The five-year old boy smiles confidently at his class. “Because I know that double four is eight, and I know that a square has four sides, I know that two squares will have eight sides altogether”. It’s just a normal day for the class, and reasoning like this has become an expected part of Year 1 maths lessons.
A huge improvement in children’s language and reasoning is often the first significant impact reported by schools who join the Mathematics Mastery partnership. Many of our partner schools have above-average numbers of children with special educational needs and English as an additional language. Maths lessons have often been previously regarded as an escape or retreat from the need to read, write, talk and hear English. Surely maths lessons are for numbers, not words?!
As Kevin Durkin and Beatrice Shire, author of the influential book Language in Mathematics Education, wrote in the early 1990s: “Mathematics education begins and proceeds in language, it advances and stumbles because of language, and its outcomes are often assessed in language.”
There is of course a symbiotic relationship between a pupil’s conceptual understanding in maths and their confident use of mathematical language to demonstrate that understanding. Conceptual understanding and proficiency in mathematical language progress together, hand-in-hand.
As a member of the team that drafted the National Curriculum for mathematics, I’m delighted that the final version includes such a strong statement on spoken language.
“The quality and variety of language that pupils hear and speak are key factors in developing their mathematical vocabulary and presenting a mathematical justification, argument or proof. They must be assisted in making their thinking clear to themselves as well as others and teachers should ensure that pupils build secure foundations by using discussion to probe and remedy their misconceptions.”
But as a busy practitioner, I’m also aware of the pressures and constraints that can prevent this kind of lofty statement becoming a reality in the classroom.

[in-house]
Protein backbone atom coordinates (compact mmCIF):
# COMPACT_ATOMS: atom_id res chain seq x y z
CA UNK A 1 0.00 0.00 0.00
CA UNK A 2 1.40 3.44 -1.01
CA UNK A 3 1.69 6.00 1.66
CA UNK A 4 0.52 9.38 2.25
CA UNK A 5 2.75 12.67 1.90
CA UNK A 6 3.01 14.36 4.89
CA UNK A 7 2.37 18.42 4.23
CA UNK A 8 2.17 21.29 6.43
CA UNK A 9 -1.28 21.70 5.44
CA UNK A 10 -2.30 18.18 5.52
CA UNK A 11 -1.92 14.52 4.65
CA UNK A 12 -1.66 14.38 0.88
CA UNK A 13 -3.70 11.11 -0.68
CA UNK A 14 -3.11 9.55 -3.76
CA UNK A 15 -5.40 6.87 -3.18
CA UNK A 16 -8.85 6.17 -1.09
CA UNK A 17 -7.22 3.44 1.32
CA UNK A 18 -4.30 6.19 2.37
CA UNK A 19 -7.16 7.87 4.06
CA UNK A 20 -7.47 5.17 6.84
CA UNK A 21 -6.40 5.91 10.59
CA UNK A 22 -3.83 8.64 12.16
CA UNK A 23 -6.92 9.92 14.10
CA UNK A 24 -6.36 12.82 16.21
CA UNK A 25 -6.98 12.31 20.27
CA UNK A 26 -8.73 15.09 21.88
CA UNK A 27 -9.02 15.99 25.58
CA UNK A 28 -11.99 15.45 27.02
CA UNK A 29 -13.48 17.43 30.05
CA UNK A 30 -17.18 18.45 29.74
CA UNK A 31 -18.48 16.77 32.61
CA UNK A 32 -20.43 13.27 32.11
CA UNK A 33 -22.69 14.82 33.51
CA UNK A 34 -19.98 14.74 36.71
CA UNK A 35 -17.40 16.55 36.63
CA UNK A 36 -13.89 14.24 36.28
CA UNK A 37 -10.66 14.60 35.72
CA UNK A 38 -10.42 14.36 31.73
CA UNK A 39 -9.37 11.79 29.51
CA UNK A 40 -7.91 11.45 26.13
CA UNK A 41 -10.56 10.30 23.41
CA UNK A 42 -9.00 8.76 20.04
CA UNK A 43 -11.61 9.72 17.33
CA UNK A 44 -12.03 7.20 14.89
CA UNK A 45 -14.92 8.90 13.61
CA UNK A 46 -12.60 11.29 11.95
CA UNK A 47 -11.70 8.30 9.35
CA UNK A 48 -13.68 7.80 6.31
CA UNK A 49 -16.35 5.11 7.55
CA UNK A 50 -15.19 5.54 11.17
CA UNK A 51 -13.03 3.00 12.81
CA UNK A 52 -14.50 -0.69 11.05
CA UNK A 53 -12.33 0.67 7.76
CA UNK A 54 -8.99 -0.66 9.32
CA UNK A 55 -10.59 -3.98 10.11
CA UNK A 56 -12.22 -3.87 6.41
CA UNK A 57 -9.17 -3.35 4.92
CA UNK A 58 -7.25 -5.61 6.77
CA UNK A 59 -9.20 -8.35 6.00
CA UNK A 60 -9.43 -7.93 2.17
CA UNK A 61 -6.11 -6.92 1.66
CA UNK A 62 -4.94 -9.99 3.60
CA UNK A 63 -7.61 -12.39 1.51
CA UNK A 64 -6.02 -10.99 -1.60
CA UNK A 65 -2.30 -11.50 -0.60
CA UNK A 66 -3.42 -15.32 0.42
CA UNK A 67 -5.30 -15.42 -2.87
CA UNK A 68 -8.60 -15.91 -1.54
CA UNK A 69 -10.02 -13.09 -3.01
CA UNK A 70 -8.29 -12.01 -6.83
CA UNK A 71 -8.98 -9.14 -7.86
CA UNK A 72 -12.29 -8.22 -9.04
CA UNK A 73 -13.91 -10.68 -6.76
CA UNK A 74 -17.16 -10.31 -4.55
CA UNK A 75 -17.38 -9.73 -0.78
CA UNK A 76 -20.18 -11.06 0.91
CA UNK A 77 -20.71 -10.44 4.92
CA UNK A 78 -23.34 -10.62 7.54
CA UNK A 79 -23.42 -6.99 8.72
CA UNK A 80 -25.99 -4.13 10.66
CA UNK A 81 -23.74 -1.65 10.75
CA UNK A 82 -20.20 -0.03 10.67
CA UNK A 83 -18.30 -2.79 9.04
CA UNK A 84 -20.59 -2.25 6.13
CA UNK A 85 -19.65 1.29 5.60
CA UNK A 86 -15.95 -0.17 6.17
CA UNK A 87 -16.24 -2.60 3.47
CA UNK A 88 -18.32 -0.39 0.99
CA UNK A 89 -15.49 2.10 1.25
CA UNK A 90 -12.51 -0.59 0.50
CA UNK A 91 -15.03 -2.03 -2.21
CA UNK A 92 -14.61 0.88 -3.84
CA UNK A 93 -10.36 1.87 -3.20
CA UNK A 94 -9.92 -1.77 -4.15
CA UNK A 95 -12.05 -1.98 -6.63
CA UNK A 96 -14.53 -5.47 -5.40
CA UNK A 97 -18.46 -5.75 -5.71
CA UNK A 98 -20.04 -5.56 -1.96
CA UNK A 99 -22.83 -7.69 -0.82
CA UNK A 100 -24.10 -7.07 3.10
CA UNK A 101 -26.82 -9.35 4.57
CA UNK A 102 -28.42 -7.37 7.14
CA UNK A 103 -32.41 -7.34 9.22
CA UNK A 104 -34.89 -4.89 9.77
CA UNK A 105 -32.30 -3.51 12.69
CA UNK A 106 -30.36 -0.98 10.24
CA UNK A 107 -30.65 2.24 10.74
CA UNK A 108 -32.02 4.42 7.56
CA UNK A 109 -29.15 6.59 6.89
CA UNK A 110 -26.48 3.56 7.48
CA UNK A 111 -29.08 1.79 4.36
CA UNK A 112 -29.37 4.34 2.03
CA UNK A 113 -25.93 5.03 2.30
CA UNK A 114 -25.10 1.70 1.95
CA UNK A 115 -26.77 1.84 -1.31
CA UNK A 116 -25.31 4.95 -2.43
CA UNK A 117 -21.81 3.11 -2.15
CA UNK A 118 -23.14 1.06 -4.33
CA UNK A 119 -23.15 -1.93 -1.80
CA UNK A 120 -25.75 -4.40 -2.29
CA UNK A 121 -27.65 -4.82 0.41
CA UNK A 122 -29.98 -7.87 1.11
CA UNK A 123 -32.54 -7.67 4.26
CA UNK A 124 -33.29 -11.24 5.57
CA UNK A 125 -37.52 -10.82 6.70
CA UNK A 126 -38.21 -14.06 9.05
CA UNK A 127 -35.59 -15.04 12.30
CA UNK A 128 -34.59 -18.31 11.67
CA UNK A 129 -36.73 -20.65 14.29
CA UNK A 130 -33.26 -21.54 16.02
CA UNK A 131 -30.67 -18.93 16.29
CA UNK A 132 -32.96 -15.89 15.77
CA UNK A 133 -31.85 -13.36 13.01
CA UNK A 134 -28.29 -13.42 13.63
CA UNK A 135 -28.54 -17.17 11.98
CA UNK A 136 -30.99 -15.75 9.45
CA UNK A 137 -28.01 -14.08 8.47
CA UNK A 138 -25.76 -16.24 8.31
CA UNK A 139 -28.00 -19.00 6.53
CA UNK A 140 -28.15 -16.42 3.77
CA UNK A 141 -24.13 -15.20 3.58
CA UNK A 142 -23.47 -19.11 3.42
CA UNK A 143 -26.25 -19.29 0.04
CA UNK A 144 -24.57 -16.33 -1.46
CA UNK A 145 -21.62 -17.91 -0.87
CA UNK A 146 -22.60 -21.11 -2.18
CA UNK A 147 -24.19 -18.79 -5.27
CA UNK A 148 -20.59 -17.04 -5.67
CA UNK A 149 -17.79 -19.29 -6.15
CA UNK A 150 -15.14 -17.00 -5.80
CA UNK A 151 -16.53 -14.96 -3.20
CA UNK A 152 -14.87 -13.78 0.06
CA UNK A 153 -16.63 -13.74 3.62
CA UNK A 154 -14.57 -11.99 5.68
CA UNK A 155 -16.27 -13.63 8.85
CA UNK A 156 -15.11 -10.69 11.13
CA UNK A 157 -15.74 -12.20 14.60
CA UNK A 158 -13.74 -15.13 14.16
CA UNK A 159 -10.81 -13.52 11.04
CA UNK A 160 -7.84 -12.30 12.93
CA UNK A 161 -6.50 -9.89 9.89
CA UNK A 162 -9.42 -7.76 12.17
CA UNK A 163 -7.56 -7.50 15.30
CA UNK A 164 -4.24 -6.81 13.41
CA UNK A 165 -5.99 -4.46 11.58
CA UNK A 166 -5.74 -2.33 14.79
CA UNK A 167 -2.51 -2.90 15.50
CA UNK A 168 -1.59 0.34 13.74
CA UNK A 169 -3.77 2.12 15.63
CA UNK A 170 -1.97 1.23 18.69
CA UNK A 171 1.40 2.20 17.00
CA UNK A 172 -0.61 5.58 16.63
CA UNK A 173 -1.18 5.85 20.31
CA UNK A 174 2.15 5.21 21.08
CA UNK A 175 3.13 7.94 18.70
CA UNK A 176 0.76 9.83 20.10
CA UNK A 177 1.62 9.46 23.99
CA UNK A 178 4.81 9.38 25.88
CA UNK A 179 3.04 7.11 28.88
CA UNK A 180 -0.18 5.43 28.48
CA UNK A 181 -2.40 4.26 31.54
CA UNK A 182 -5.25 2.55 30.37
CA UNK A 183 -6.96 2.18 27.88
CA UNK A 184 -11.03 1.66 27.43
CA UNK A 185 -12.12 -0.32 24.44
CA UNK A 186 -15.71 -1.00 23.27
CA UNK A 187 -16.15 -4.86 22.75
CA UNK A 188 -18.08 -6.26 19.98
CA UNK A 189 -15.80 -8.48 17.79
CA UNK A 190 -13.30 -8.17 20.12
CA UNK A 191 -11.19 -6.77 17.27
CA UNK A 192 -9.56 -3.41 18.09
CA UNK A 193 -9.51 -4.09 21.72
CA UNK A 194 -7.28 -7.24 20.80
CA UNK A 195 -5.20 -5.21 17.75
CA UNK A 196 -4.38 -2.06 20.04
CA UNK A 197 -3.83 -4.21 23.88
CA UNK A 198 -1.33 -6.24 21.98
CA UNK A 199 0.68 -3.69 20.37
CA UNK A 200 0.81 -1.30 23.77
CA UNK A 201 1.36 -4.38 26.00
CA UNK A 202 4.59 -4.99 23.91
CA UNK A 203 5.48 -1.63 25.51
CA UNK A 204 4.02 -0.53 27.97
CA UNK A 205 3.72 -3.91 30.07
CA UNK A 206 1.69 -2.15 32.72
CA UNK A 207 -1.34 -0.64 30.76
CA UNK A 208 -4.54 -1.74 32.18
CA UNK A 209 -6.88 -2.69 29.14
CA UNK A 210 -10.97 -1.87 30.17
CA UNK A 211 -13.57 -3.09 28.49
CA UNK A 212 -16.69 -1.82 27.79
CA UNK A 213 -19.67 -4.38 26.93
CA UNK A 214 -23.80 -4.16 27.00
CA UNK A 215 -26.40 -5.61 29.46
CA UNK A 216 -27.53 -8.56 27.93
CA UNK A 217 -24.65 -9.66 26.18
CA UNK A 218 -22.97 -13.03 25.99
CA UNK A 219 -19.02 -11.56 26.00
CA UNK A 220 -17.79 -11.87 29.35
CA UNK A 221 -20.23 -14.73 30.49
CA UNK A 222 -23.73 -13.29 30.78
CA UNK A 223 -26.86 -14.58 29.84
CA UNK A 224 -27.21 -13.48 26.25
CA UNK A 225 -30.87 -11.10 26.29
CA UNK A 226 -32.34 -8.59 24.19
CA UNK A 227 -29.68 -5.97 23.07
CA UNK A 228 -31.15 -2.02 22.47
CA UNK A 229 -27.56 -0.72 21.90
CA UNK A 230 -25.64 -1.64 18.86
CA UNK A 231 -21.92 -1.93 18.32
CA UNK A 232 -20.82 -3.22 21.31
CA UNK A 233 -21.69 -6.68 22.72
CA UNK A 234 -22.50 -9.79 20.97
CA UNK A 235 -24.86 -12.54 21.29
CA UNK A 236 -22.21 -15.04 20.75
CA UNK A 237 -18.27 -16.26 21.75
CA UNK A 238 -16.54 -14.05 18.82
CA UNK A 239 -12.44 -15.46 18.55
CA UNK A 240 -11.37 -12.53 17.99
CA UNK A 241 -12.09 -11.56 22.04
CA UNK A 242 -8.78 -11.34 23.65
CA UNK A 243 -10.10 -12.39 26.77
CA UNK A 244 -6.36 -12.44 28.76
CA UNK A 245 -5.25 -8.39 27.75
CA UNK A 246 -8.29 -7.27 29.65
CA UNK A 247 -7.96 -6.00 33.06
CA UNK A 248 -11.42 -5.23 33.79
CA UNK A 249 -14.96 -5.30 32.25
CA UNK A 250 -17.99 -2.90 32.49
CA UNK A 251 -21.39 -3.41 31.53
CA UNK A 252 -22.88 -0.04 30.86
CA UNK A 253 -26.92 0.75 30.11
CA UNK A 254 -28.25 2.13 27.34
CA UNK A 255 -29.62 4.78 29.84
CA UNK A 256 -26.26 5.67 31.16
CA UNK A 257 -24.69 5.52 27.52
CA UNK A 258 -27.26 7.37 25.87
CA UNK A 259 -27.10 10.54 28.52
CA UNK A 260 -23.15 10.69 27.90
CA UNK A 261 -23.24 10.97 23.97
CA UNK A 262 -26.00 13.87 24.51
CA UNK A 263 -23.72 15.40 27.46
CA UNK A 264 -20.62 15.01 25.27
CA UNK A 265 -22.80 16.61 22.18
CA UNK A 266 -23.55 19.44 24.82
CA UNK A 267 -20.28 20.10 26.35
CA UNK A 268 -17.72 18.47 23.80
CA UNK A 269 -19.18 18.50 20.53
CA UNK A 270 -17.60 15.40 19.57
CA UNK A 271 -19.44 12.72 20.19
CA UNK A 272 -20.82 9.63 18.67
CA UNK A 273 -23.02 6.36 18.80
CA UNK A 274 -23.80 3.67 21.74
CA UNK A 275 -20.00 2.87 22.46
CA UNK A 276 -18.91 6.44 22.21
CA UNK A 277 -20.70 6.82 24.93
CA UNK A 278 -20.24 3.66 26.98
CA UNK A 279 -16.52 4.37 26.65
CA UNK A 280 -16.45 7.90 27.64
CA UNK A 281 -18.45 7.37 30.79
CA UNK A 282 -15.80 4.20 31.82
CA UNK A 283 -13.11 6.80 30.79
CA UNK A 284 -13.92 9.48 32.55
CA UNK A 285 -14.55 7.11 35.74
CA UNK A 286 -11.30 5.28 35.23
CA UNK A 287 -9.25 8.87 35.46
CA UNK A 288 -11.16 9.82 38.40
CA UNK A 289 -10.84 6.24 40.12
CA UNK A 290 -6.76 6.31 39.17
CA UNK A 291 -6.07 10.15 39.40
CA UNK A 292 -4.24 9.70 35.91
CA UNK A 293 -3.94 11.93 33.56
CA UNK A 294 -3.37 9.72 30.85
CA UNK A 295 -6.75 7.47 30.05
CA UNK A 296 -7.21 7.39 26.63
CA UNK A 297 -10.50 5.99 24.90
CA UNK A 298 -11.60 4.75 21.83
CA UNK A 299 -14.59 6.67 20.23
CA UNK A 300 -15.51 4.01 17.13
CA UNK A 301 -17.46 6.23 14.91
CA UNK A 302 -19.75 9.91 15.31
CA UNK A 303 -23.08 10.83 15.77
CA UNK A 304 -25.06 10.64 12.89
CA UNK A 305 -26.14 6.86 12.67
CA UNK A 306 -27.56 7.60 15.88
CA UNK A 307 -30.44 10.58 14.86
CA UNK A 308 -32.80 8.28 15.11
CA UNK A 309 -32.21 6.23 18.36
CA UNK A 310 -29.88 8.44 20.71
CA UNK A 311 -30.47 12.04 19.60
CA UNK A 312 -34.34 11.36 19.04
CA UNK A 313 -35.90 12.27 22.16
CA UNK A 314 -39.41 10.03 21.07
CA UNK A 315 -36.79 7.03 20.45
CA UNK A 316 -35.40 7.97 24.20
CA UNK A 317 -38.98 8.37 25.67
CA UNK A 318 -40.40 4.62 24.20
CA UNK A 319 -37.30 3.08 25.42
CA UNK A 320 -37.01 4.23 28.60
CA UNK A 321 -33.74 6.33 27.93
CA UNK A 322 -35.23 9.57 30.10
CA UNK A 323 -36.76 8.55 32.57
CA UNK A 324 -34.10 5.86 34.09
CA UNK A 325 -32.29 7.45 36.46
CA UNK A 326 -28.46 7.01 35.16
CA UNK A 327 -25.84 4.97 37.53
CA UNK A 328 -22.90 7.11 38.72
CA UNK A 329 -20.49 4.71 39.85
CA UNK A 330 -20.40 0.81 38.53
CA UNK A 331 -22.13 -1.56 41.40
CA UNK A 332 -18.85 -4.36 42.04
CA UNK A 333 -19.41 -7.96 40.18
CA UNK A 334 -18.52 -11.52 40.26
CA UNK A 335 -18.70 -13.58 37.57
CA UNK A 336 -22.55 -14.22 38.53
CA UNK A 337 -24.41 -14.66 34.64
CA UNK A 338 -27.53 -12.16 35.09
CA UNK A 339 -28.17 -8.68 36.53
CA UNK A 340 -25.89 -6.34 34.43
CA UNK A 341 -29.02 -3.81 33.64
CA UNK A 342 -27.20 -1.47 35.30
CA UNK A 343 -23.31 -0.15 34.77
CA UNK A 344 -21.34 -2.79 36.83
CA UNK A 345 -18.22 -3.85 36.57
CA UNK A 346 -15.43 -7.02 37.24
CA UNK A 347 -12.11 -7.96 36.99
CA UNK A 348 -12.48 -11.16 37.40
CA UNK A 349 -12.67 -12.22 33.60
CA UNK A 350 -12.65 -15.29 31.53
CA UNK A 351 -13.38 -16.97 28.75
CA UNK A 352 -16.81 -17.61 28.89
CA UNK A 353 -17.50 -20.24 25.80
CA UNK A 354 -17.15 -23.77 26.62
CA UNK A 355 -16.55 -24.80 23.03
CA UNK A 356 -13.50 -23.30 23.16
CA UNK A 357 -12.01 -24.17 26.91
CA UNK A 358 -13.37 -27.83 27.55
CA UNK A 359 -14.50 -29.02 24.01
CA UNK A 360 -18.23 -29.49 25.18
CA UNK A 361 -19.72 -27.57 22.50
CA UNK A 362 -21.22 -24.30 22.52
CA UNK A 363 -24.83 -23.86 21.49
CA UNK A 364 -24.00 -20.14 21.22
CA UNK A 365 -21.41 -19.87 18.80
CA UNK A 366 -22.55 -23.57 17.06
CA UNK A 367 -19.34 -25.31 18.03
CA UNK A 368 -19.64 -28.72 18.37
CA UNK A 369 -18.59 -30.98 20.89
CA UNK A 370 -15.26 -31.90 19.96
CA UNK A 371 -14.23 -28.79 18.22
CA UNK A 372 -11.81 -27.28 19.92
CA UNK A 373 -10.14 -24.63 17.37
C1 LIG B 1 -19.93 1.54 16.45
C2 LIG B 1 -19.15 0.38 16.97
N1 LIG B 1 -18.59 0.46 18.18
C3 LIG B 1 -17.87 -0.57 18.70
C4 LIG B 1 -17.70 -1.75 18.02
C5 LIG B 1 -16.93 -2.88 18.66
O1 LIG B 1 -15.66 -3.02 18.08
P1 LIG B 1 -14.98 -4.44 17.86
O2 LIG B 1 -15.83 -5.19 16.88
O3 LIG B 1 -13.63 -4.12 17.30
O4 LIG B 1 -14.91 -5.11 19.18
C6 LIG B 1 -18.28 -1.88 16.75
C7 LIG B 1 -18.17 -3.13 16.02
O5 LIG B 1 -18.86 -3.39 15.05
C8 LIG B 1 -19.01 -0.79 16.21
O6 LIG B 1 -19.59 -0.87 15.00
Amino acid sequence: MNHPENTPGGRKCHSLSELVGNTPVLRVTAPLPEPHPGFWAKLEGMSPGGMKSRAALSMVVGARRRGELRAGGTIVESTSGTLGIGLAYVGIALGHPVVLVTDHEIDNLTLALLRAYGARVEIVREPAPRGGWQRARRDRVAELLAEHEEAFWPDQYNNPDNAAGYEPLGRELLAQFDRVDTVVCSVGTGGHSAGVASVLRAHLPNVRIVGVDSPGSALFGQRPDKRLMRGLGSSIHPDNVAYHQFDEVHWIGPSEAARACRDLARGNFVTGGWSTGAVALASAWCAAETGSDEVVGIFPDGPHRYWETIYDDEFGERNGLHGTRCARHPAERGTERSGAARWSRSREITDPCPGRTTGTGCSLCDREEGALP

That’s why I founded Mathematics Mastery, which is devoted to helping teachers plan and teach great maths lessons. Joining gives all their teachers access to a wealth of blended (face-to-face and online) maths-specific professional development.
Grounded In A Collaborative Curriculum
Importantly, this training is all grounded in our collaborative curriculum – the curriculum overview for the year is supported by units, each fully resourced with tasks for children, examples of what children should say and do, and interactive whiteboard slides.
One advantage of this is that teachers can use their valuable time for the things that matter – instead of typing lesson objectives and questions onto slides, they can really own and plan the lesson, thinking through what they and the children will say and do.
Developing pupils’ language is an important feature of the Mathematics Mastery approach. Our professional development and classroom resources support teachers to develop pupils’ mathematical communication through:
- sharing the key vocabulary at the beginning of every lesson, and insisting on its use throughout;
- modelling clear sentence structures and expecting children to respond using a full sentence;
- ‘Talk Task’ activities in every lesson, allowing children to discuss their thinking and reasoning of the concepts being presented;
- Further opportunities to assess understanding through children’s explanations.
Our expertly-crafted curriculum uses a carefully sequenced, structured approach to introducing and reinforcing mathematical vocabulary throughout maths lessons, so pupils have the opportunity to work with word problems from the beginning of their learning. Pupils revisit mathematical language from previous years and explore the concepts in greater depth. There are opportunities for pupils to clarify vocabulary and explore activities that develop an understanding of the different concepts.
We provide teachers with all the resources they need to include a ‘Talk Task’ in every lesson. We design ‘Talk Tasks’ to provide opportunities for pupils to use mathematical language and to develop their comprehension. The main focus here is on the children working together in pairs – taking turns and listening – and talking in full sentences about maths.